It's January 23, 2019 start now and make plans to see Ah-gwah-ching today!
The Ah-Gwah-Ching regional treatment center near Walker, Minnesota, opened in 1907, primarily as a TB facility. It is listed on the National Register of Historic Places. (MPR Photo/Tom Robertson).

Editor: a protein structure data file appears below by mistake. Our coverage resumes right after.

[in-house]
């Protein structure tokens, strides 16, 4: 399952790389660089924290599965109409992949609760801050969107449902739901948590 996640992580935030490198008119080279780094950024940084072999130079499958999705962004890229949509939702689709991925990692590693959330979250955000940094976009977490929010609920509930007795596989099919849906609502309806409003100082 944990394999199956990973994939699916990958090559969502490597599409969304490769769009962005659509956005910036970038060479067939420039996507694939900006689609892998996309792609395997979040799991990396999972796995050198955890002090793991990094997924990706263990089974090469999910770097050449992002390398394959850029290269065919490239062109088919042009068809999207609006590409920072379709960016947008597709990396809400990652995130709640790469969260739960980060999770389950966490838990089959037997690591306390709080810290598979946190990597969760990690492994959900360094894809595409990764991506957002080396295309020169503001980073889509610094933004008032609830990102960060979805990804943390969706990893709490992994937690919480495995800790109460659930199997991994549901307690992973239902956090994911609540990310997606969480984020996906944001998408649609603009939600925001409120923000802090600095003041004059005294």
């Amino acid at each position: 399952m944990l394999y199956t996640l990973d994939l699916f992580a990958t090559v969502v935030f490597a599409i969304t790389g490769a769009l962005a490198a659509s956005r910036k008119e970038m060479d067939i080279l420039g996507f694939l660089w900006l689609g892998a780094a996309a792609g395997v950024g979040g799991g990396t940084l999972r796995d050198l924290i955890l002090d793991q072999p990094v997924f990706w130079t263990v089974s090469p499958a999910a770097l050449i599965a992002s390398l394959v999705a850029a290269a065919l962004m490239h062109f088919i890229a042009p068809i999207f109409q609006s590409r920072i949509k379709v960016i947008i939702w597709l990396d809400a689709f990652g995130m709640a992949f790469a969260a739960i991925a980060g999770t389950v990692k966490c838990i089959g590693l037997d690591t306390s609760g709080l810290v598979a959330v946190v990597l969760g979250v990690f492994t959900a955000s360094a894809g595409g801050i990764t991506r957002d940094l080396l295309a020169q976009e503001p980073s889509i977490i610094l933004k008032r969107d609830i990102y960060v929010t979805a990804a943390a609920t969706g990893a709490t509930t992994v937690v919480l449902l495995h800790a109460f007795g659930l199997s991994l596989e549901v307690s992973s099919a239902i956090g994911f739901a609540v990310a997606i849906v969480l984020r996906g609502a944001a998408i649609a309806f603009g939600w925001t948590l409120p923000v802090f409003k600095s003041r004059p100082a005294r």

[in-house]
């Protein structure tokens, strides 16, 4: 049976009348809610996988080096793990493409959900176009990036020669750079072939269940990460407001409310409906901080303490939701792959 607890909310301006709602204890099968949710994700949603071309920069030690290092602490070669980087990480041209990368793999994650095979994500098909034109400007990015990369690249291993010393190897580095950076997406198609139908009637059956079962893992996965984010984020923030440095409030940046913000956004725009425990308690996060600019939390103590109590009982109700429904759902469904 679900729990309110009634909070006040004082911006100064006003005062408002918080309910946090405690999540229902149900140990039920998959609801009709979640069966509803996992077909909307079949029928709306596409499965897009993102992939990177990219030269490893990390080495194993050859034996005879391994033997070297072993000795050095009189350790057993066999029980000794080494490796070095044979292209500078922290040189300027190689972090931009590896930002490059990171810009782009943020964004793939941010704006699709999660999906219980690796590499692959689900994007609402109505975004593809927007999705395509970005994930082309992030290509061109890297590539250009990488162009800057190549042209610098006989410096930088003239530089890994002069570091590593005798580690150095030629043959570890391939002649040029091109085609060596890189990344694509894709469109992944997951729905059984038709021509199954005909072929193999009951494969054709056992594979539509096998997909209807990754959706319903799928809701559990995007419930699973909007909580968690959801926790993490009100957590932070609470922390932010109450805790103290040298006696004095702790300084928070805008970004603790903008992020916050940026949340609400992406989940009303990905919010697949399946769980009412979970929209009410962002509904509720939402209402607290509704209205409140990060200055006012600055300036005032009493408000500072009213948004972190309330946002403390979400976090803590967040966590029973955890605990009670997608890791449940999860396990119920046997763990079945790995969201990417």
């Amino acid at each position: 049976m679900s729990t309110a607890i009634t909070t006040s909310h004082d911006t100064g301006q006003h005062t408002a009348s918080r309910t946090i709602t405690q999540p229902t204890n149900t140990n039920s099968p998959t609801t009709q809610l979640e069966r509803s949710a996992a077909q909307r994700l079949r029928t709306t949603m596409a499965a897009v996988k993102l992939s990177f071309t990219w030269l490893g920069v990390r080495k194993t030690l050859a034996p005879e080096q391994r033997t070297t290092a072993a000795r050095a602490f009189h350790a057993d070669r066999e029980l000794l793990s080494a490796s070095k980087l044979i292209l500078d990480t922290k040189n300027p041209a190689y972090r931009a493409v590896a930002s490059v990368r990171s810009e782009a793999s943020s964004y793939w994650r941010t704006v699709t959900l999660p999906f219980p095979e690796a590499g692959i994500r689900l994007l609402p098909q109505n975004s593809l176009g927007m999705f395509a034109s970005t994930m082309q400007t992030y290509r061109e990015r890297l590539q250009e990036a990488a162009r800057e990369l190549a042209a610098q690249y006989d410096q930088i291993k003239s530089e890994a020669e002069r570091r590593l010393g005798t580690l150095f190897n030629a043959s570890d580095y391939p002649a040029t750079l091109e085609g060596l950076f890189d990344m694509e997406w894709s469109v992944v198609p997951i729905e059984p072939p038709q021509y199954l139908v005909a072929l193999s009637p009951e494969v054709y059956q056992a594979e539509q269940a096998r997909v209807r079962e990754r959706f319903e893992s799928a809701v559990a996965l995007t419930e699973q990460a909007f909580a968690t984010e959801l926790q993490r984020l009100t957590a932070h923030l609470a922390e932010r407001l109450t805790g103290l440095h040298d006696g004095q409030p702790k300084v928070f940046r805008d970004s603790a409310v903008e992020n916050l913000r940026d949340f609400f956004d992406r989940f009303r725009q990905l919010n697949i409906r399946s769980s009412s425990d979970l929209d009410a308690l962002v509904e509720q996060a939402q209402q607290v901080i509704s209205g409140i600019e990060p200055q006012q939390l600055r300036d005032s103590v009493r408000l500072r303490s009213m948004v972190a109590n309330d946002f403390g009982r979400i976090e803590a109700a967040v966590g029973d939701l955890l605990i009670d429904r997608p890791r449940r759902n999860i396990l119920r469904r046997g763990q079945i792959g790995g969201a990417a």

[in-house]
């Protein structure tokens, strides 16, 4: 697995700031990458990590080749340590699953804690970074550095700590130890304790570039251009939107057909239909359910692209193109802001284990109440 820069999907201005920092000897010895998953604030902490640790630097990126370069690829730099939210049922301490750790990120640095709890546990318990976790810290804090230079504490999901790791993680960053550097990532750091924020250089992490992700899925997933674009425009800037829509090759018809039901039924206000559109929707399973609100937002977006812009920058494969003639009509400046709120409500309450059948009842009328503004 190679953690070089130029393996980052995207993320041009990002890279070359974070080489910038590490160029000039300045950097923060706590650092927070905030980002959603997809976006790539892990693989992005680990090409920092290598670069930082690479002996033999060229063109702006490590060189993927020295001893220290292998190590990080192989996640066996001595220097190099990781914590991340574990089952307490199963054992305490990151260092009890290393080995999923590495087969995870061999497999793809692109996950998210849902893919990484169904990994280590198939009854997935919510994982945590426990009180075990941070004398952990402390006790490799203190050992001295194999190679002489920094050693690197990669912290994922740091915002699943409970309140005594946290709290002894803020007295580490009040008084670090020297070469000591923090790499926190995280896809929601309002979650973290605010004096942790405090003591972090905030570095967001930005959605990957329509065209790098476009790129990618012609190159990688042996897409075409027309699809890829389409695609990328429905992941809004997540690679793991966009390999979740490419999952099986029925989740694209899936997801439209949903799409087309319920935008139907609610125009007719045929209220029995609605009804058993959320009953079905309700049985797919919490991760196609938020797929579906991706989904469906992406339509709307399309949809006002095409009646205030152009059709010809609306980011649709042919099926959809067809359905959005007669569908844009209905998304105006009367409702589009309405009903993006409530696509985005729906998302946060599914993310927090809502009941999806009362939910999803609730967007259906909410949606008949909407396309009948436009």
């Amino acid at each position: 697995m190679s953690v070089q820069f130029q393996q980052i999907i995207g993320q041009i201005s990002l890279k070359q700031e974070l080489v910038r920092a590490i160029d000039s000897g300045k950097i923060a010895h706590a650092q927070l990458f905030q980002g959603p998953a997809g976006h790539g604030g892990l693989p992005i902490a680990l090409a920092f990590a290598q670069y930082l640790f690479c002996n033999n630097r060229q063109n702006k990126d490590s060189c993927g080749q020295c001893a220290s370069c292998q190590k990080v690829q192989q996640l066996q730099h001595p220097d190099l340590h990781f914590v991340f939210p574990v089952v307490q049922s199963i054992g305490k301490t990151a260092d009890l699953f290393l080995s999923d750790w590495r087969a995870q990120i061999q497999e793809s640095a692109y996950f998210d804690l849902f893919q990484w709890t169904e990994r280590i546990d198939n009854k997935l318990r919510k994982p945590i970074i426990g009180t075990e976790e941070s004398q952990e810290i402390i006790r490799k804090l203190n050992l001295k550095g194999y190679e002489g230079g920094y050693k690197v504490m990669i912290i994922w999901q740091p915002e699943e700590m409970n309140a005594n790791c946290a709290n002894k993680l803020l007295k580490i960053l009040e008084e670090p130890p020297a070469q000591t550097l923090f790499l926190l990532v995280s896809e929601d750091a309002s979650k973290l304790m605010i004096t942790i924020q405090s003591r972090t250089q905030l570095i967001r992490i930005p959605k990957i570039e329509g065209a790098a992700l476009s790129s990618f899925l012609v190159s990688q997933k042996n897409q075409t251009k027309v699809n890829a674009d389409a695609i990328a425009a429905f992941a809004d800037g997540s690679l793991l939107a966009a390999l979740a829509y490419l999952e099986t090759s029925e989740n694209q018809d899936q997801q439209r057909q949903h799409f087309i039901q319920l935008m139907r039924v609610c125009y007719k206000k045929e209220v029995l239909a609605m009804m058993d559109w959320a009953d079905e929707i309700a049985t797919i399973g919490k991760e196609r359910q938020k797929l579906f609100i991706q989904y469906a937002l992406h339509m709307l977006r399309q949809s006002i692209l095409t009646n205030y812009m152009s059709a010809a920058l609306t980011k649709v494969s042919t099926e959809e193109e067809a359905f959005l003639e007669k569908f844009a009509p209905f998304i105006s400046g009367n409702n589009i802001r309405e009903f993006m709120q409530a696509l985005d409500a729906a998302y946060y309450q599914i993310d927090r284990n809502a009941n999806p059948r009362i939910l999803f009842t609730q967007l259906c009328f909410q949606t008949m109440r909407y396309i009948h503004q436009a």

The Ah-Gwah-Ching Center, located about two miles south of downtown Walker, Minnesota, once was home to hundreds of tuberculosis patients who lived and worked on the property. Now a state-run psychiatric nursing home, the center faces closure and an uncertain future. The center opened in December 1907. Known then as the Minnesota Sanitorium for Consumptives, its primary purpose was to treat cases of tuberculosis. The facility was designed by state architect Clarence H. Johnston Sr., who also is known for creating the plans for many homes along St. Paul's historic Summit Ave. Originally meant to house 65 patients, by 1927 the facility had 300 patients, according to an article in the Walker Pilot newspaper. The facility still is licensed for 343 beds, but only staffs 155, according to the Minnesota Department of Human Services. In June, says a DHS report, just 105 patients were housed at Aw-Gwah-Ching. In its early years, Aw-Gwah-Ching had its own post office, its own railroad depot and other facilities that helped it be self-sufficient, said Renee Geving, director of the Cass County Historical Museum. "They had their own farm, they had their own dairy herd," Geving said. A community hall in the 1920s served as a venue for skits and plays performed by staff and patients of the facility. Aw-Gwah-Ching also had its own newspaper, The Pine Knot, published from 1913-1924. During a three-year period beginning in 1928, Aw-Gwah-Ching participated in a bird-banding project, tagging 3,625 birds, Geving said, reading from a history of the facility. And in 1935, a prison camp was established there to handle overflow from the reformatory at St. Cloud. But perhaps the most impressive part of the center's history is its art collection. During the Depression, Geving said, lithographs, watercolors, wood sculptures and other art forms were created and put on display at Aw-Gwah-Ching as part of the Works Progress Administration's Federal Arts Project. "It's the largest WPA art collection in the state," Geving said. But the collection today is stored away. In 1962, Aw-Gwah-Ching was converted to a state-owned nursing home for people with "challenging behaviors," says the DHS. Added to the National Register of Historic Places in 2001, Aw-Gwah-Ching along with the state-owned treatment facilities in Fergus Falls and Willmar are among historic properties the Preservation Alliance of Minnesota says are most endangered. A total of 22 buildings are found on Aw-Gwah-Ching's 175 acres. Part of the property is along Leech Lake, which some preservationists have said might make the facility of interest to developers.